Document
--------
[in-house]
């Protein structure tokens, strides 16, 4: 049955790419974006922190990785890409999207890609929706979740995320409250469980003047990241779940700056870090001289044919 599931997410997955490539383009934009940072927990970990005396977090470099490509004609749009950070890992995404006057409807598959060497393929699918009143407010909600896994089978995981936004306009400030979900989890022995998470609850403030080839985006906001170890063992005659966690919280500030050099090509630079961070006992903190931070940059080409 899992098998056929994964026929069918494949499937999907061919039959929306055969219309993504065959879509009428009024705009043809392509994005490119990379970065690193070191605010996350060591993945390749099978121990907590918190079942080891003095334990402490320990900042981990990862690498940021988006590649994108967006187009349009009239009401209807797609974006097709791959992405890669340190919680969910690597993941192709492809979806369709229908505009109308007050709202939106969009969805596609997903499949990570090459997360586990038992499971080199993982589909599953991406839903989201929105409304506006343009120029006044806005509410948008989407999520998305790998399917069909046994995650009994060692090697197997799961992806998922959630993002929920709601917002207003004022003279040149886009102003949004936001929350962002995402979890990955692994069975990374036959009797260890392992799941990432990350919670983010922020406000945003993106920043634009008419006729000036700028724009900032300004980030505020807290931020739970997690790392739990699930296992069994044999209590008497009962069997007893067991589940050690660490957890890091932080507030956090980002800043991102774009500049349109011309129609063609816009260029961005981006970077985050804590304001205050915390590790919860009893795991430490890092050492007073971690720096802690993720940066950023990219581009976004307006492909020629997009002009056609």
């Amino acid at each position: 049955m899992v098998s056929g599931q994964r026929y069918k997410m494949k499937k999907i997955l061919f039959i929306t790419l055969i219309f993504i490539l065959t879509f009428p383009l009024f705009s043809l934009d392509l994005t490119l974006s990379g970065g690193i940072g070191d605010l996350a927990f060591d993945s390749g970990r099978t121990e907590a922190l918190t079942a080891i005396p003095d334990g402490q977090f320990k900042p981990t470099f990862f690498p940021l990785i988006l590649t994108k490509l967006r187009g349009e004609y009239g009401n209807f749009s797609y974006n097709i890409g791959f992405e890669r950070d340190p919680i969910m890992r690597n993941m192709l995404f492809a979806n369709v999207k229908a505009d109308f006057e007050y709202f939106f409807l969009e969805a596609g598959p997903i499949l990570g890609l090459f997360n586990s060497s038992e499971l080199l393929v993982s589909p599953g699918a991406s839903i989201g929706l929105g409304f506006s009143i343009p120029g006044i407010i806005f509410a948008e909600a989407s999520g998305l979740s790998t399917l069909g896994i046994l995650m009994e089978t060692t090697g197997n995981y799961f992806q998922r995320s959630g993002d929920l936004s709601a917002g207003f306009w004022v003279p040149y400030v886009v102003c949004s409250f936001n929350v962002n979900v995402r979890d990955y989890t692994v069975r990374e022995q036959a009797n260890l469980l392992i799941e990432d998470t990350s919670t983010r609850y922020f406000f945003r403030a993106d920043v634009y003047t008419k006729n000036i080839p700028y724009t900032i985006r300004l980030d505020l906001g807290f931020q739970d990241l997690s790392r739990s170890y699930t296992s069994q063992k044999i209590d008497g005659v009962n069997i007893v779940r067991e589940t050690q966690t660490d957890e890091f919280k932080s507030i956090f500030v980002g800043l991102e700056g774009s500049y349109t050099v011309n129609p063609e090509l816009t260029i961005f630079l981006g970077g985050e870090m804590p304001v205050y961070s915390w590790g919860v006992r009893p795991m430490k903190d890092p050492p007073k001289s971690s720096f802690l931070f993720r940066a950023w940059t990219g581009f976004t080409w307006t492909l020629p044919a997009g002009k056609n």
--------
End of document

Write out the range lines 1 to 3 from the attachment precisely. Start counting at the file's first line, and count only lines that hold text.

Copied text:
[in-house]
């Protein structure tokens, strides 16, 4: 049955790419974006922190990785890409999207890609929706979740995320409250469980003047990241779940700056870090001289044919 599931997410997955490539383009934009940072927990970990005396977090470099490509004609749009950070890992995404006057409807598959060497393929699918009143407010909600896994089978995981936004306009400030979900989890022995998470609850403030080839985006906001170890063992005659966690919280500030050099090509630079961070006992903190931070940059080409 899992098998056929994964026929069918494949499937999907061919039959929306055969219309993504065959879509009428009024705009043809392509994005490119990379970065690193070191605010996350060591993945390749099978121990907590918190079942080891003095334990402490320990900042981990990862690498940021988006590649994108967006187009349009009239009401209807797609974006097709791959992405890669340190919680969910690597993941192709492809979806369709229908505009109308007050709202939106969009969805596609997903499949990570090459997360586990038992499971080199993982589909599953991406839903989201929105409304506006343009120029006044806005509410948008989407999520998305790998399917069909046994995650009994060692090697197997799961992806998922959630993002929920709601917002207003004022003279040149886009102003949004936001929350962002995402979890990955692994069975990374036959009797260890392992799941990432990350919670983010922020406000945003993106920043634009008419006729000036700028724009900032300004980030505020807290931020739970997690790392739990699930296992069994044999209590008497009962069997007893067991589940050690660490957890890091932080507030956090980002800043991102774009500049349109011309129609063609816009260029961005981006970077985050804590304001205050915390590790919860009893795991430490890092050492007073971690720096802690993720940066950023990219581009976004307006492909020629997009002009056609």
């Amino acid at each position: 049955m899992v098998s056929g599931q994964r026929y069918k997410m494949k499937k999907i997955l061919f039959i929306t790419l055969i219309f993504i490539l065959t879509f009428p383009l009024f705009s043809l934009d392509l994005t490119l974006s990379g970065g690193i940072g070191d605010l996350a927990f060591d993945s390749g970990r099978t121990e907590a922190l918190t079942a080891i005396p003095d334990g402490q977090f320990k900042p981990t470099f990862f690498p940021l990785i988006l590649t994108k490509l967006r187009g349009e004609y009239g009401n209807f749009s797609y974006n097709i890409g791959f992405e890669r950070d340190p919680i969910m890992r690597n993941m192709l995404f492809a979806n369709v999207k229908a505009d109308f006057e007050y709202f939106f409807l969009e969805a596609g598959p997903i499949l990570g890609l090459f997360n586990s060497s038992e499971l080199l393929v993982s589909p599953g699918a991406s839903i989201g929706l929105g409304f506006s009143i343009p120029g006044i407010i806005f509410a948008e909600a989407s999520g998305l979740s790998t399917l069909g896994i046994l995650m009994e089978t060692t090697g197997n995981y799961f992806q998922r995320s959630g993002d929920l936004s709601a917002g207003f306009w004022v003279p040149y400030v886009v102003c949004s409250f936001n929350v962002n979900v995402r979890d990955y989890t692994v069975r990374e022995q036959a009797n260890l469980l392992i799941e990432d998470t990350s919670t983010r609850y922020f406000f945003r403030a993106d920043v634009y003047t008419k006729n000036i080839p700028y724009t900032i985006r300004l980030d505020l906001g807290f931020q739970d990241l997690s790392r739990s170890y699930t296992s069994q063992k044999i209590d008497g005659v009962n069997i007893v779940r067991e589940t050690q966690t660490d957890e890091f919280k932080s507030i956090f500030v980002g800043l991102e700056g774009s500049y349109t050099v011309n129609p063609e090509l816009t260029i961005f630079l981006g970077g985050e870090m804590p304001v205050y961070s915390w590790g919860v006992r009893p795991m430490k903190d890092p050492p007073k001289s971690s720096f802690l931070f993720r940066a950023w940059t990219g581009f976004t080409w307006t492909l020629p044919a997009g002009k056609n």